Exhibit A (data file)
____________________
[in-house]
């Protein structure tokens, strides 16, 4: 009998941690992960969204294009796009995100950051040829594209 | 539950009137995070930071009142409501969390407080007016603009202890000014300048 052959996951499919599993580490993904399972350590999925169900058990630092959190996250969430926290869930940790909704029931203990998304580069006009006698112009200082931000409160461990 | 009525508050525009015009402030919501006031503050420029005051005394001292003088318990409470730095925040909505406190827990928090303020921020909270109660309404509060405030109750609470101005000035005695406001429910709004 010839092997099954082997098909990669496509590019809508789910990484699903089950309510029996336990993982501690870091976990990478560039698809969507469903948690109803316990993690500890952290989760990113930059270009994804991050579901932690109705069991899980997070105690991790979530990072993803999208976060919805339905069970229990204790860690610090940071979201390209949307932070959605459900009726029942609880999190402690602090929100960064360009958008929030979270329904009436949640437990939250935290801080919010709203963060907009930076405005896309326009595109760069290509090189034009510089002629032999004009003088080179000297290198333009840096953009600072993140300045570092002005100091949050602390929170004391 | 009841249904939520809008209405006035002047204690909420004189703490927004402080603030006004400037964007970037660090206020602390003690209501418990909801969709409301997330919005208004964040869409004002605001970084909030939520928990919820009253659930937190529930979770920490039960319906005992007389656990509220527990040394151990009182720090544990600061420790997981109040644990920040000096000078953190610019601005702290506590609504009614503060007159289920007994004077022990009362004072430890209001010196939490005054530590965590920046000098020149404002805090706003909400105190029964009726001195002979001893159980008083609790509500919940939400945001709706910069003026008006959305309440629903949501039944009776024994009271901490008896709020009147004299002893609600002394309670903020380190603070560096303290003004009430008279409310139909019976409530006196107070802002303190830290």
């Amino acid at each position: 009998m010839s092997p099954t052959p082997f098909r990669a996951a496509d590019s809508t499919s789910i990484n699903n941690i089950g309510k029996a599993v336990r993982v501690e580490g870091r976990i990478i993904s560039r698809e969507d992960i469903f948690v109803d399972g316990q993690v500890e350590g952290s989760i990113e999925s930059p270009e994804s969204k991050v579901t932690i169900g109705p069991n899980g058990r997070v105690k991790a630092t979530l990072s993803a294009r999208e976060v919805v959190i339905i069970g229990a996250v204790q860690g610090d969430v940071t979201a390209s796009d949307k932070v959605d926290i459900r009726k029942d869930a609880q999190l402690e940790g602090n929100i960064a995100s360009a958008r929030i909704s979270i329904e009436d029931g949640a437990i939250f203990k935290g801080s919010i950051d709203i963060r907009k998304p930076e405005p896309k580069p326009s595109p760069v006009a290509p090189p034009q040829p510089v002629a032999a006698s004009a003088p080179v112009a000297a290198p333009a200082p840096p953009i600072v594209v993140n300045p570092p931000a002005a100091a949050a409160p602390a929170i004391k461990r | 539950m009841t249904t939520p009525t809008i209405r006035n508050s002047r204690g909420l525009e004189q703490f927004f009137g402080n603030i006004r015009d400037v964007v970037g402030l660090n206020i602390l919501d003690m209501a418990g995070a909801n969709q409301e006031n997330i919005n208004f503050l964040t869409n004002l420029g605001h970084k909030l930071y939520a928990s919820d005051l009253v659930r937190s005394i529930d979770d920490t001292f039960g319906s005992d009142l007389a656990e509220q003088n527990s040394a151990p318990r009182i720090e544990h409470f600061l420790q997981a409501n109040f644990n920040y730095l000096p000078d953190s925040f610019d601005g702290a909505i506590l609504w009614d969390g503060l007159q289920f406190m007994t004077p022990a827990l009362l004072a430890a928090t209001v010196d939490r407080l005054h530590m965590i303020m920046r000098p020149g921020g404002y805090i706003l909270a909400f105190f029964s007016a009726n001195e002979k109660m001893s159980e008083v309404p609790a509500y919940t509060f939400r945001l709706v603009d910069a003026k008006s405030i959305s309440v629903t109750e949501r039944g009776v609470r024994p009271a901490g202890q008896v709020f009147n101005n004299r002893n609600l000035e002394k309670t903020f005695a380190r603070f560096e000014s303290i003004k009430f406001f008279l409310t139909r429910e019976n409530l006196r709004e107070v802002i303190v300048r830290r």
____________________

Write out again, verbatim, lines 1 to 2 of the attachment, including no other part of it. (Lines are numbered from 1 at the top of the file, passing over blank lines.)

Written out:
[in-house]
């Protein structure tokens, strides 16, 4: 009998941690992960969204294009796009995100950051040829594209 | 539950009137995070930071009142409501969390407080007016603009202890000014300048 052959996951499919599993580490993904399972350590999925169900058990630092959190996250969430926290869930940790909704029931203990998304580069006009006698112009200082931000409160461990 | 009525508050525009015009402030919501006031503050420029005051005394001292003088318990409470730095925040909505406190827990928090303020921020909270109660309404509060405030109750609470101005000035005695406001429910709004 010839092997099954082997098909990669496509590019809508789910990484699903089950309510029996336990993982501690870091976990990478560039698809969507469903948690109803316990993690500890952290989760990113930059270009994804991050579901932690109705069991899980997070105690991790979530990072993803999208976060919805339905069970229990204790860690610090940071979201390209949307932070959605459900009726029942609880999190402690602090929100960064360009958008929030979270329904009436949640437990939250935290801080919010709203963060907009930076405005896309326009595109760069290509090189034009510089002629032999004009003088080179000297290198333009840096953009600072993140300045570092002005100091949050602390929170004391 | 009841249904939520809008209405006035002047204690909420004189703490927004402080603030006004400037964007970037660090206020602390003690209501418990909801969709409301997330919005208004964040869409004002605001970084909030939520928990919820009253659930937190529930979770920490039960319906005992007389656990509220527990040394151990009182720090544990600061420790997981109040644990920040000096000078953190610019601005702290506590609504009614503060007159289920007994004077022990009362004072430890209001010196939490005054530590965590920046000098020149404002805090706003909400105190029964009726001195002979001893159980008083609790509500919940939400945001709706910069003026008006959305309440629903949501039944009776024994009271901490008896709020009147004299002893609600002394309670903020380190603070560096303290003004009430008279409310139909019976409530006196107070802002303190830290």